In terms of propulsion I think it is common knowledge that from the earliest times people have been faced with the problem of transport across the surface of the water. From the use of the hand to the use of the paddle little development occurred in ship propulsion until the invention of the steam engine which for Naval Architects was a game changer as ships could sail into the wind rather than with the wind. There is an old English saying, “Any propeller will propel any ship” and it is possibly because of the truth of this statement that there have been so many patents for propulsive devices. For, no matter how revolutionary the design some measure of success was assured. As a consequence of this we have had fish tail propellers, duck-foot shaped propellers, a perpetual sculling machine, multi-turn screws and even a propeller of variable diameter. Most of the novel propulsive devices are now extinct and most of the merchant ships operating on the trade routes of the world are fitted with a fixed pitch screw propeller. New designs and new methods of energy recovery are changing the design of the propulsor as we see podded propellers and energy saving devices like PBCF’s (fancy propeller nuts that help the flow), guide vanes and so on being introduced, but I get ahead of myself.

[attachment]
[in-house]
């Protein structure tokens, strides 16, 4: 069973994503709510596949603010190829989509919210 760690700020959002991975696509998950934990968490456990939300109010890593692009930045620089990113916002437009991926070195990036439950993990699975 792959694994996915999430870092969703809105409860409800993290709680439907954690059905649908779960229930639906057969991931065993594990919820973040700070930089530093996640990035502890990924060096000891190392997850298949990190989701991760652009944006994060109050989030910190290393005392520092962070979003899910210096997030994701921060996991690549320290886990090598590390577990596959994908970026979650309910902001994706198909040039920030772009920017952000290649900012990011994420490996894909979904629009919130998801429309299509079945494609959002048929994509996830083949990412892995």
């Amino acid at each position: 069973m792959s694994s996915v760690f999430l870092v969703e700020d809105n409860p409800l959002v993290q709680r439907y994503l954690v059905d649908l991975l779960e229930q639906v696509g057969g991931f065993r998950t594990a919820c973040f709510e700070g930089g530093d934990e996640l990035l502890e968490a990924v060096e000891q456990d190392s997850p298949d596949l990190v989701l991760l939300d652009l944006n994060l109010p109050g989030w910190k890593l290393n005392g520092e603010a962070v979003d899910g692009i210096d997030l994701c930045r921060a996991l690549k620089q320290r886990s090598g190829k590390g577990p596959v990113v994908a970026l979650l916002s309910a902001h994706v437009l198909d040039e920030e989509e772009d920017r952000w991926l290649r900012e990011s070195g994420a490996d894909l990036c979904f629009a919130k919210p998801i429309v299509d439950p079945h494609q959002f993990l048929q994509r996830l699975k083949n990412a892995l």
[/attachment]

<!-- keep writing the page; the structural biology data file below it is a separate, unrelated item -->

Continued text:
As you can see from slide 6 there really are all sorts of shapes and sizes to a propeller, these are two very different types.  The bronze colored propeller on the left is optimized to be quiet, while the red one on the right is optimized for ice, very different mission profiles.  I hope to explain why this is so in the coming posts and to shed light on things like why do aircraft propellers and ships propellers differ? Which is the best propeller for my boat? An so on.